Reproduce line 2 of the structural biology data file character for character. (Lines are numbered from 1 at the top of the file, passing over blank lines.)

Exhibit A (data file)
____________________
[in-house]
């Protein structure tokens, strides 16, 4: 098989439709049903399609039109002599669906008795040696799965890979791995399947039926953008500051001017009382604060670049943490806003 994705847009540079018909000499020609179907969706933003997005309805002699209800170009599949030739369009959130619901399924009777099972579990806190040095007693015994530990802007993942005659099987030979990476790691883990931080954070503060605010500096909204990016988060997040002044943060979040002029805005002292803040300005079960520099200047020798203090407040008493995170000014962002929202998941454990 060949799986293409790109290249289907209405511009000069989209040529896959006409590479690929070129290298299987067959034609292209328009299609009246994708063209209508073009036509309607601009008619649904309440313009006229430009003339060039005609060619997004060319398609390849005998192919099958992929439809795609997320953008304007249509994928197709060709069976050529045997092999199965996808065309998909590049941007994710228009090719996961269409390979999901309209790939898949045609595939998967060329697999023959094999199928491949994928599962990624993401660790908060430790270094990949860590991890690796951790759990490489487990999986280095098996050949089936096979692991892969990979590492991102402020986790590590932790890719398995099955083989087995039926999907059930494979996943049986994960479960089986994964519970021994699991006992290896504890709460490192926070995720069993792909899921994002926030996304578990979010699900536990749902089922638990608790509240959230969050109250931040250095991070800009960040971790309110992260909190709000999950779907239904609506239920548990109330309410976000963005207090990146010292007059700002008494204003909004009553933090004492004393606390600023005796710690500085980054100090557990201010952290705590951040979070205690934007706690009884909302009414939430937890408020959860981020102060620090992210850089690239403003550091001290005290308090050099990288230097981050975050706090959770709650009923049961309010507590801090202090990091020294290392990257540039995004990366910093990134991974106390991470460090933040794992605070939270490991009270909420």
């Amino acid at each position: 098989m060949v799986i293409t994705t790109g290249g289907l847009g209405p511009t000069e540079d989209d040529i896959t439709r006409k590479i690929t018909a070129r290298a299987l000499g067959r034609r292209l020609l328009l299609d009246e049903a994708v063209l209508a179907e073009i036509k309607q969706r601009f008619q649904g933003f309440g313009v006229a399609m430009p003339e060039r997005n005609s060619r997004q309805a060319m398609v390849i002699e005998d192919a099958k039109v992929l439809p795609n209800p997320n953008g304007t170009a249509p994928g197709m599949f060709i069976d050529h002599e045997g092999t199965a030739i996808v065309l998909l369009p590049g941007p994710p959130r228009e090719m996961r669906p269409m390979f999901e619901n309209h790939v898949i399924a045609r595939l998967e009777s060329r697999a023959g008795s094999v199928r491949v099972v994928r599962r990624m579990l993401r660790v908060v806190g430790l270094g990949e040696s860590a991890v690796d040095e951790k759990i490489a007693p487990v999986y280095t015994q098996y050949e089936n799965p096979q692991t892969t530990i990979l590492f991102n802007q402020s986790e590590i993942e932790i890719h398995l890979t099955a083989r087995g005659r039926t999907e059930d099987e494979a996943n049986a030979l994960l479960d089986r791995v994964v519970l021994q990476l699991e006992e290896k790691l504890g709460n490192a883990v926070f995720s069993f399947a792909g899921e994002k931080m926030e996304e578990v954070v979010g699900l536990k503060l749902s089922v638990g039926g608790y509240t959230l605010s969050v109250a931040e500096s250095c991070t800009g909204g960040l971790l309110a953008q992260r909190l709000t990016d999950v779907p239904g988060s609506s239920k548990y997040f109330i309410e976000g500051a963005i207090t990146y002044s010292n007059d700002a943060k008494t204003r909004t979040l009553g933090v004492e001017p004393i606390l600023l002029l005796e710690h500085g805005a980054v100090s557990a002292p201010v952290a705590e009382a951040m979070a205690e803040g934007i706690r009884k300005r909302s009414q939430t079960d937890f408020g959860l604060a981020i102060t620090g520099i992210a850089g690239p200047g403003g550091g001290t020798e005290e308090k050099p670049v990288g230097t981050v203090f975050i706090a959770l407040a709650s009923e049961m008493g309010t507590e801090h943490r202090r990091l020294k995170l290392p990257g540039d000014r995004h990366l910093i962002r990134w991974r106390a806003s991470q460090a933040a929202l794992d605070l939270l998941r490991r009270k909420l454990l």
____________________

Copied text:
């Protein structure tokens, strides 16, 4: 098989439709049903399609039109002599669906008795040696799965890979791995399947039926953008500051001017009382604060670049943490806003 994705847009540079018909000499020609179907969706933003997005309805002699209800170009599949030739369009959130619901399924009777099972579990806190040095007693015994530990802007993942005659099987030979990476790691883990931080954070503060605010500096909204990016988060997040002044943060979040002029805005002292803040300005079960520099200047020798203090407040008493995170000014962002929202998941454990 060949799986293409790109290249289907209405511009000069989209040529896959006409590479690929070129290298299987067959034609292209328009299609009246994708063209209508073009036509309607601009008619649904309440313009006229430009003339060039005609060619997004060319398609390849005998192919099958992929439809795609997320953008304007249509994928197709060709069976050529045997092999199965996808065309998909590049941007994710228009090719996961269409390979999901309209790939898949045609595939998967060329697999023959094999199928491949994928599962990624993401660790908060430790270094990949860590991890690796951790759990490489487990999986280095098996050949089936096979692991892969990979590492991102402020986790590590932790890719398995099955083989087995039926999907059930494979996943049986994960479960089986994964519970021994699991006992290896504890709460490192926070995720069993792909899921994002926030996304578990979010699900536990749902089922638990608790509240959230969050109250931040250095991070800009960040971790309110992260909190709000999950779907239904609506239920548990109330309410976000963005207090990146010292007059700002008494204003909004009553933090004492004393606390600023005796710690500085980054100090557990201010952290705590951040979070205690934007706690009884909302009414939430937890408020959860981020102060620090992210850089690239403003550091001290005290308090050099990288230097981050975050706090959770709650009923049961309010507590801090202090990091020294290392990257540039995004990366910093990134991974106390991470460090933040794992605070939270490991009270909420």